Thursday, March 03, 2005

Euthanasia as Practiced in the Netherlands

I was listening to Dennis Prager's radio show this morning and he interviewed his brother, Kenneth Prager, MD who is a clinical professor at Columbia Medical School and an expert in bioethics. The topic of discussion was on euthanasia as practiced in Holland. I've always thought that the law limited euthanasia to either patients competent to opt for it or patients with an advanced directive opting for it in advance given a certain set of medical conditions.

Apparently there is a difference between how the law is written and how it's practiced however (see). It seems that newborns with severe medical problems are being "euthanized" despite the fact that the euthansia law doesn't apply to children under 12. That being the case, under Dutch law, these cases represent homicides although no action is being taken and death certificates are apparently being falsified to suggest death due to natural causes.

Although I'm not very current on the bioethical thinking of euthanasia, it seems to me that this is a terrible precedent. To me, society suffers irreparably when the state can actually terminate the life of an infant that can't advocate for himself. No amount of safeguards could make such a policy palatable to me. Clearly, if these cases are occurring surreptitiously then current safeguards are not even being applied.

Labels:

4 Comments:

Blogger Phil Marrow said...

We are righteously outraged at the euthanizing of these newborns with a perceived defect that would lead to a "decreased quality of life" for the child and parents. But prior to the advent of surfactant and routinely intubating 24 to 26 week neonates, the children were allowed to slip into a basin of water to become another "still born" child. I witnessed this, and it still haunts me. Yes, I realize that the baby would not have lived more than a few hours, if that, but I also realize that it's not up to us to make that decision. Were those physicians as morally corrupt as the Dutch are today? Certainly a question that has gnawed at me for over 30 years. P. Marrow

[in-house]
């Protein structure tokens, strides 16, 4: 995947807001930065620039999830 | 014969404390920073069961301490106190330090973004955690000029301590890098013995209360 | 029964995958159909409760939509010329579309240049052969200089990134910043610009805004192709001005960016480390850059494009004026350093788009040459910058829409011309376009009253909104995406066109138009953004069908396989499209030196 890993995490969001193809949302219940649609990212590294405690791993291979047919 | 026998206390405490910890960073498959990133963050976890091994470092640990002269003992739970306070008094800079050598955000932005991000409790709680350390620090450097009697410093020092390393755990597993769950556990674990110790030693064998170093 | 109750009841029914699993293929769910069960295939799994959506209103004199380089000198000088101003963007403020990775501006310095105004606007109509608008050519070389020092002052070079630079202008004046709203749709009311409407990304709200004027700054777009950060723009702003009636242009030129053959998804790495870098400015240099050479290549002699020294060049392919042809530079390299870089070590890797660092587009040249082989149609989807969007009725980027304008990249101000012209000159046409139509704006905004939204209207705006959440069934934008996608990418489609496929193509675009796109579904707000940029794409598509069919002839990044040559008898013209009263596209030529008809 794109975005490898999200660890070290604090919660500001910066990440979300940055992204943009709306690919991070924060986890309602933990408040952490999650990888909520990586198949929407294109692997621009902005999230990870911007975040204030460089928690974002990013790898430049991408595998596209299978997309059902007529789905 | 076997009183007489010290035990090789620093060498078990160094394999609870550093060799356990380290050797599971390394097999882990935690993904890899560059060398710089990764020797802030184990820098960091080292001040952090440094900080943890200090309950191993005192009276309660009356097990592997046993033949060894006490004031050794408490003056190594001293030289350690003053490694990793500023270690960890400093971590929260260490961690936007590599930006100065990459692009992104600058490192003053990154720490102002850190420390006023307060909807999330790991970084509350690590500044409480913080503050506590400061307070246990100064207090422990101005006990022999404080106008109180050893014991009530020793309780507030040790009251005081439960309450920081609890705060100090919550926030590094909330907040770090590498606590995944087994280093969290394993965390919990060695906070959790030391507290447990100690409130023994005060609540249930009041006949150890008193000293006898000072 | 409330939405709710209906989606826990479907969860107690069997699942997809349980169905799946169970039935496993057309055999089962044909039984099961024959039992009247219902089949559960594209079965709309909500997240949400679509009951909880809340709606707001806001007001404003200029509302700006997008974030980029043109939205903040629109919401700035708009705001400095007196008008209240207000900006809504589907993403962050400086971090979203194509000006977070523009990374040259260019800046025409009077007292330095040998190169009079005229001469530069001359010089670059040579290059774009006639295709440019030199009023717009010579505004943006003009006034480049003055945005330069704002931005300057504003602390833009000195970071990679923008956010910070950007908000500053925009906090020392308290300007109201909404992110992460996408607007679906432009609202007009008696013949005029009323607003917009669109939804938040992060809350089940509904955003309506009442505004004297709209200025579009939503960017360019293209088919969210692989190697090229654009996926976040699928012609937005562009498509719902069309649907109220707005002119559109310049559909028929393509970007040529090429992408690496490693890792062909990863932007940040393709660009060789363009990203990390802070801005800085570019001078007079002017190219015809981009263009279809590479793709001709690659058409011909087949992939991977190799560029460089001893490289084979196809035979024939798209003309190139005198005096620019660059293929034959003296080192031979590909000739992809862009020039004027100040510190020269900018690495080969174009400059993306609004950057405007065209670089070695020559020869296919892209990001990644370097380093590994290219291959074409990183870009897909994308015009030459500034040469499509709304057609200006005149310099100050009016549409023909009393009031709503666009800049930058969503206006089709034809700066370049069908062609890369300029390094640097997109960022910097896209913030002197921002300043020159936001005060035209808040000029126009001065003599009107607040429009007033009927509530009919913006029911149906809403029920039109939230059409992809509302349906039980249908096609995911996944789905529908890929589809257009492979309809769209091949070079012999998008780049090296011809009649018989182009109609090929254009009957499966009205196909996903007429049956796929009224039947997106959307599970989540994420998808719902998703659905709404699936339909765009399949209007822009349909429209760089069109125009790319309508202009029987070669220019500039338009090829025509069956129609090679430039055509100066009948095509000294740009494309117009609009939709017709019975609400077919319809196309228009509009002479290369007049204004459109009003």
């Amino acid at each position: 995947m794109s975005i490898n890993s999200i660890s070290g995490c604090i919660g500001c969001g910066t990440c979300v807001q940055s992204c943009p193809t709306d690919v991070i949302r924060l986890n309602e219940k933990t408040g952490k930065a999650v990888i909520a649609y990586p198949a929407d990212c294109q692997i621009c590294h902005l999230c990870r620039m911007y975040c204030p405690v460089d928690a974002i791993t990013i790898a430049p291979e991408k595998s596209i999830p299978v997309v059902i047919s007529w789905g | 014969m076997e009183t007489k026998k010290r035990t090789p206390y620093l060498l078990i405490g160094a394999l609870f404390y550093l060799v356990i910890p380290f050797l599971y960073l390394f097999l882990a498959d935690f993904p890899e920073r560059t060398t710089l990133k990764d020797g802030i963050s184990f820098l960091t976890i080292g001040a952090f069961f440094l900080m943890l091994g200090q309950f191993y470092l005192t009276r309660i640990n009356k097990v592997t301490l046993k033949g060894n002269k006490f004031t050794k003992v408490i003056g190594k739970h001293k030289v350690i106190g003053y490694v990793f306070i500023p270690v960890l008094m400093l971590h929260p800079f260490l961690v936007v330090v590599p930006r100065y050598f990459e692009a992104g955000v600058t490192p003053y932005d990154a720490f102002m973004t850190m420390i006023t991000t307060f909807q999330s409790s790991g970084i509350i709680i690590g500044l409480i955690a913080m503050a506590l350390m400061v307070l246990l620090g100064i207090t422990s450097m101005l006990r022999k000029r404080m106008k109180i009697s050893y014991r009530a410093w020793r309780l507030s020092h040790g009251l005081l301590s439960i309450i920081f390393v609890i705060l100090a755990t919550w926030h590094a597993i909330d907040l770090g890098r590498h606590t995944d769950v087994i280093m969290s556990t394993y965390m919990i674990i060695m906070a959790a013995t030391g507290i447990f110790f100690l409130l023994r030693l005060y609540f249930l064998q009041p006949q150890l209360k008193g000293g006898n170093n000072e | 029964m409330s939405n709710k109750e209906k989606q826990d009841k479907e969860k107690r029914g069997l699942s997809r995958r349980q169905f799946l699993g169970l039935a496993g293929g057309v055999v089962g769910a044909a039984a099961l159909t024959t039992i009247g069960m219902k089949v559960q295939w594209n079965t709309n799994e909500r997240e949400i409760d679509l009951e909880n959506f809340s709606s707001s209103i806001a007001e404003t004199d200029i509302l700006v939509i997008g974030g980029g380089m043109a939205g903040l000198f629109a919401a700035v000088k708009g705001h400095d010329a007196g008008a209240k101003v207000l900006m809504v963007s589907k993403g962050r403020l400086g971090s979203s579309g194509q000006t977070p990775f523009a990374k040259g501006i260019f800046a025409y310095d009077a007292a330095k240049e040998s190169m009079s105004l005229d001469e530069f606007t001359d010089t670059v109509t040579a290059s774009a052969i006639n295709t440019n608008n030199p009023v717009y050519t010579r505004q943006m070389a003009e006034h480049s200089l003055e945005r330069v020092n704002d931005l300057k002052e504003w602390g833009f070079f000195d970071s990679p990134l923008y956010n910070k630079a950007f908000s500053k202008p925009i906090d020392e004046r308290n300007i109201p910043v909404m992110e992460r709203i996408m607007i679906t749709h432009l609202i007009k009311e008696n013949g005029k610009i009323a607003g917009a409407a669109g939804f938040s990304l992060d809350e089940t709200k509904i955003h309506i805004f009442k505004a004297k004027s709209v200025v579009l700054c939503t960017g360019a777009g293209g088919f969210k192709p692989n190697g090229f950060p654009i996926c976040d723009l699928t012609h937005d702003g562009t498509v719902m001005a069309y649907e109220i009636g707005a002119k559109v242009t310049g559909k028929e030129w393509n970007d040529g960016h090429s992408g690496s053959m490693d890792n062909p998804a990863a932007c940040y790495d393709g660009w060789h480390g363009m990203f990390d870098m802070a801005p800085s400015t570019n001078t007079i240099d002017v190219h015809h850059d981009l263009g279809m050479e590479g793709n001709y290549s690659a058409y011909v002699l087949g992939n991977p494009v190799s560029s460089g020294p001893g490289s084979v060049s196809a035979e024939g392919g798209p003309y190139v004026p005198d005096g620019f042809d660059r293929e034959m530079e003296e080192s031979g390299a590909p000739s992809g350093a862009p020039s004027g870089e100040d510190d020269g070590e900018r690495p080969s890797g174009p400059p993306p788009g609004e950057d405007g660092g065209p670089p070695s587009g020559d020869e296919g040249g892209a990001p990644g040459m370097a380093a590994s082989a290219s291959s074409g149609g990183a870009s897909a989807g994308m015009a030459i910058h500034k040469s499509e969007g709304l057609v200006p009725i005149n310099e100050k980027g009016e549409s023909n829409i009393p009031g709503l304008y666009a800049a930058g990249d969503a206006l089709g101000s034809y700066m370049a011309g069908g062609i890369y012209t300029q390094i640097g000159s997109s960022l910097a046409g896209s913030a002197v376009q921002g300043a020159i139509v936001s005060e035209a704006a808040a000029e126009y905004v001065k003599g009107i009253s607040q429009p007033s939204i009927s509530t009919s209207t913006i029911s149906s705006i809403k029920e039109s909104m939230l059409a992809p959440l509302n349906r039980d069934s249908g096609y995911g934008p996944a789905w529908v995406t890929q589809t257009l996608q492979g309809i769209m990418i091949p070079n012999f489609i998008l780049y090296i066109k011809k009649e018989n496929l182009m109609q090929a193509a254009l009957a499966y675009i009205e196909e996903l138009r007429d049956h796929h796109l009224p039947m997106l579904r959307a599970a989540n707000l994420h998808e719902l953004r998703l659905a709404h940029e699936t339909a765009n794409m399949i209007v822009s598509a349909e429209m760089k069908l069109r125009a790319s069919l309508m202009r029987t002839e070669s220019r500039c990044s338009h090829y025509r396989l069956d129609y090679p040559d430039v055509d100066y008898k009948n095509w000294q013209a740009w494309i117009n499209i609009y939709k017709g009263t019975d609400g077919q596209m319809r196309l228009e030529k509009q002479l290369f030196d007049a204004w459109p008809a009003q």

March 03, 2005 4:09 PM  
Blogger Henry Stern, LUTCF said...

Thanx for this important post. Not much has been written of late regarding the "Groningen Protocol."

You wrote:

It seems that newborns with severe medical problems are being "euthanized" despite the fact that the euthansia law doesn't apply to children under 12.I believe this is incorrect. According to an article from Knight Ridder, "Under the Groningen protocol, if doctors at the hospital think a child is suffering unbearably from a terminal condition, they have the authority to end the child's life. The protocol is likely to be used primarily for newborns, but it covers any child up to age 12." (The link doesn't want to behave in this comments section, but I can send it to you if you'd like)

This is -- to say the least -- disturbing. I'd be interested in your thoughts.

March 03, 2005 6:18 PM  
Anonymous Anonymous said...

I believe the hospital's euthanasia rules are called the Groningen Protocol. While the article you linked to suggests that doctors won't implement the Protocol without the parents' consent, paragraph 11 in this article (http://www.grandforks.com/mld/grandforks/news/world/9890729.htmp://markdroberts.com/htmfiles/resources/euthanasianetherlands.htm)
states that it is the doctors' decision and parental consent is not required.

March 03, 2005 8:43 PM  
Blogger Henry Stern, LUTCF said...

I believe I just said that ;-))

The link didn't behave for me, either. Let's try again:

http://www.grandforks.com/
mld/grandforks/news/world/
9890729.htm

These should all be on the same line (no carriage returns)

As both Anon and I point out, the hospital -- not the parents -- has the final say (hmmm...sounds a lot like "final solution," no?) as to whether the Protocol is invoked, and it applies to "children" as old as 12.

Talk about your "slippery slope..."

March 03, 2005 9:11 PM  

Post a Comment

<< Home